With the exception of the weapon wheels defaulting to hatchet and gun between every load screen, the traditional controls work well here -- until wonky PlayStation Vita-specific stuff gets added in. It's bearable for the most part (swiping the backtouch to pickpocket) and intuitive in some cases (pinch to zoom on the map), but then it gets off the rails. Pinching the front and rear touch screens to tear open a letter pulled me out of the world Ubisoft was trying to create, and decoding letters by holding a light to the rear camera never worked well for me. There's even a maddening ball-rolling mini-game using the handheld's gyroscopes. Liberation is a reminder that games don’t need to capitalize on every available gimmick, and often shouldn’t.

Yay. Touch.

Speaking of tacked on, Assassin's Creed III: Liberation packs an asynchronous multiplayer mode. Here, you'll choose if you're with the Brotherhood or the Templars, and then start tapping nodes around the world. You never engage in any combat, but assign troops to attack or defend a spot. All the other people playing multiplayer are doing this too, so there's a constant tug of war as to who is in charge of the nodes. The mode is boring and poorly explained, and I had it glitch out on me a couple of times to where I couldn't quit. Luckily, this mode isn't why anyone's buying Liberation.

When it comes to looks, Assassin's Creed III: Liberation alternates between stunning and substandard. There are screenshots in our gallery that look jaw dropping, and Liberation lives up to the promotional material. But then things start moving. Assassin's Creed III: Liberation struggles with framerate issues from start to finish. Sometimes it feels like Aveline's running a bit slower than she should be, and other times she'll practically teleport from place to place as the game catches up with her. There's a lot of detail to Liberation, but you pay the performance cost to see it all. Plus while the soundtrack is sweeping, dialogue and effects can sound tinny.

That's the weird thing about Assassin's Creed: Liberation: it goes back and forth from being cool to being lame. You'll earn a chain kill (think 'Mark and Execute' from Splinter Cell) and then have to use the touch screen for something goofy. You'll use your whip to swing from tree branches and then have to watch the framerate slowdown. You'll love the idea of Aveline, but you'll never really get to know her story.

 
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The Verdict

Assassin's Creed III: Liberation is a simplified version of the Assassin's Creed franchise. The moves and kills you'd expect are here, but the story is boiled down to be easy to jump in and out of. That takes away some of the excitement in playing through it.

 
 
 
7.2
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Re: One of the first AC3: Liberation Reviews 9/10

Oct 30, 2012

AXE_420 wrote:

I picked this up at midnight and I have to say if you own a Vita this game is a must have. The gameplay is what you would expect from an assassins game and very little if anything was compromised in terms of the games integrity. The visuals are great but the opening sequence looked a little off. The videos online don't do the games looks justice. Great game. Thank you Ubisoft.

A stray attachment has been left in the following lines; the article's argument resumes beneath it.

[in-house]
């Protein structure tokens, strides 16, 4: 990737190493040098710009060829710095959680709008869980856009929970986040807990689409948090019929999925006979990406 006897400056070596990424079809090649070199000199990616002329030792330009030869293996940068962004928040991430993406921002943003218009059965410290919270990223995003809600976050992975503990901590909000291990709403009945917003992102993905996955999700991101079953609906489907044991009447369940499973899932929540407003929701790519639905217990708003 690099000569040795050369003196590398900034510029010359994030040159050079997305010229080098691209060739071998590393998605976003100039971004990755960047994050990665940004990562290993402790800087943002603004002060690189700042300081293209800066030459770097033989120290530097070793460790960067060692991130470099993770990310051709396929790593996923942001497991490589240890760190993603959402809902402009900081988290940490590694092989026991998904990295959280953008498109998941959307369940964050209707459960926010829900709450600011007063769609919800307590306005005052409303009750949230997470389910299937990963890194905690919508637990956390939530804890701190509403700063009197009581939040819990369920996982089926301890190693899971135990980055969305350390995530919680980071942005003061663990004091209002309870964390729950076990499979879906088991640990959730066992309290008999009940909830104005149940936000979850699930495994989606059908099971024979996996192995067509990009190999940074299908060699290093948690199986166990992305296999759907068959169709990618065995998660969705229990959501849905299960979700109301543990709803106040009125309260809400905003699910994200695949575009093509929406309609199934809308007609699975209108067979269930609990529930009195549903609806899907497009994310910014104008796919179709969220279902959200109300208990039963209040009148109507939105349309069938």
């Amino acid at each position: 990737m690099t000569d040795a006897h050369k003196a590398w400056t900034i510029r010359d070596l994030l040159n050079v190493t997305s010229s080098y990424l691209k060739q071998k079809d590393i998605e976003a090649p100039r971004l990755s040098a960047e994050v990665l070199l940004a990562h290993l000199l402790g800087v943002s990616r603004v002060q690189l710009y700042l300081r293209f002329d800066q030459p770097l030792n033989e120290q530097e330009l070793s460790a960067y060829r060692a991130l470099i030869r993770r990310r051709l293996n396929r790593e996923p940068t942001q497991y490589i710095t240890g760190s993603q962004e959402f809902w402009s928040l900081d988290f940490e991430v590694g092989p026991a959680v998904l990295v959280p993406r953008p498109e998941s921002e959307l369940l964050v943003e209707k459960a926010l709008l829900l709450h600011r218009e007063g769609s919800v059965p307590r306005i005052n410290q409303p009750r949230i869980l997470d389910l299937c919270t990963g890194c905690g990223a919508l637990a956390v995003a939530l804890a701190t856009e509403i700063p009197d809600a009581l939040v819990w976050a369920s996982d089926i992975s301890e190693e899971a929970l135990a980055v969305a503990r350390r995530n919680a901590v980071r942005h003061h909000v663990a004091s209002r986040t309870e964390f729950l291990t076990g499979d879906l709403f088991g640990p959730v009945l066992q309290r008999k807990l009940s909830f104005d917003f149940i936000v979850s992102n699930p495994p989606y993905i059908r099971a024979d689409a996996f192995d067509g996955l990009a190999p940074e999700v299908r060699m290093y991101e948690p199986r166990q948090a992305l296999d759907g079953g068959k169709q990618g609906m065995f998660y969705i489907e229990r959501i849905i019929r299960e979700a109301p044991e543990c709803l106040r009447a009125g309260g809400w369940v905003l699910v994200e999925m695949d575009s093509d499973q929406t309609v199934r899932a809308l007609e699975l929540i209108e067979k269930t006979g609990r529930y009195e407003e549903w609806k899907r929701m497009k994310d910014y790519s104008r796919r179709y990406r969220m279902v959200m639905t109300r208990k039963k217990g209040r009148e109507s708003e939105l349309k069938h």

This ^^^^... picked mine up last night along with NFS:MW, and both games are must have's. Videos online do NOTHING for these two games. These are two full blown console quality and experience games for the Vita. Extremely beyond happy with these 2 games.

 

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Re: One of the first AC3: Liberation Reviews 9/10

Oct 30, 2012

ProfessorGerbik wrote:

Any details about multi-player? Sorry I'll admit I did not read through all of that. I ain't trying to spoil too much.

 

I just had seen the Wiki and it specifically states that you get the Multiplayer Skin which I had known but I don't know it just seems weird to give a skin for a multi-player that is only strategy based, maybe that is all it is? I am just wondering if there is actually more to the multi-player than what was shown.

 

I just really want to make sure before I have to pick between this and Ragnarok today. So has anyone played it and can give some details? Not saying it won't be good and I am still getting it but I just want to get a good multi-player game right now.


"Speaking of tacked on, Assassin's Creed III: Liberation packs an asynchronous multiplayer mode. Here, you'll choose if you're with the Brotherhood or the Templars, and then start tapping nodes around the world. You never engage in any combat, but assign troops to attack or defend a spot. All the other people playing multiplayer are doing this too, so there's a constant tug of war as to who is in charge of the nodes. The mode is boring and poorly explained, and I had it glitch out on me a couple of times to where I couldn't quit. Luckily, this mode isn't why anyone's buying Liberation."

 

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Re: One of the first AC3: Liberation Reviews 9/10

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Oct 30, 2012

OptimusC wrote:

ProfessorGerbik wrote:

Any details about multi-player? Sorry I'll admit I did not read through all of that. I ain't trying to spoil too much.

 

I just had seen the Wiki and it specifically states that you get the Multiplayer Skin which I had known but I don't know it just seems weird to give a skin for a multi-player that is only strategy based, maybe that is all it is? I am just wondering if there is actually more to the multi-player than what was shown.

 

I just really want to make sure before I have to pick between this and Ragnarok today. So has anyone played it and can give some details? Not saying it won't be good and I am still getting it but I just want to get a good multi-player game right now.


"Speaking of tacked on, Assassin's Creed III: Liberation packs an asynchronous multiplayer mode. Here, you'll choose if you're with the Brotherhood or the Templars, and then start tapping nodes around the world. You never engage in any combat, but assign troops to attack or defend a spot. All the other people playing multiplayer are doing this too, so there's a constant tug of war as to who is in charge of the nodes. The mode is boring and poorly explained, and I had it glitch out on me a couple of times to where I couldn't quit. Luckily, this mode isn't why anyone's buying Liberation."

 


Ah Ok thanks for the confirmation. Looks like I will be getting this a liltte later then no offense, I still love you Aveline.

 

I just am broke and have to priortize.

 

Oh and can you confirm NFS is Cross Buy? Might as well ask that also, I know it was supposed to be but again just double checking or did you only get the Vita version?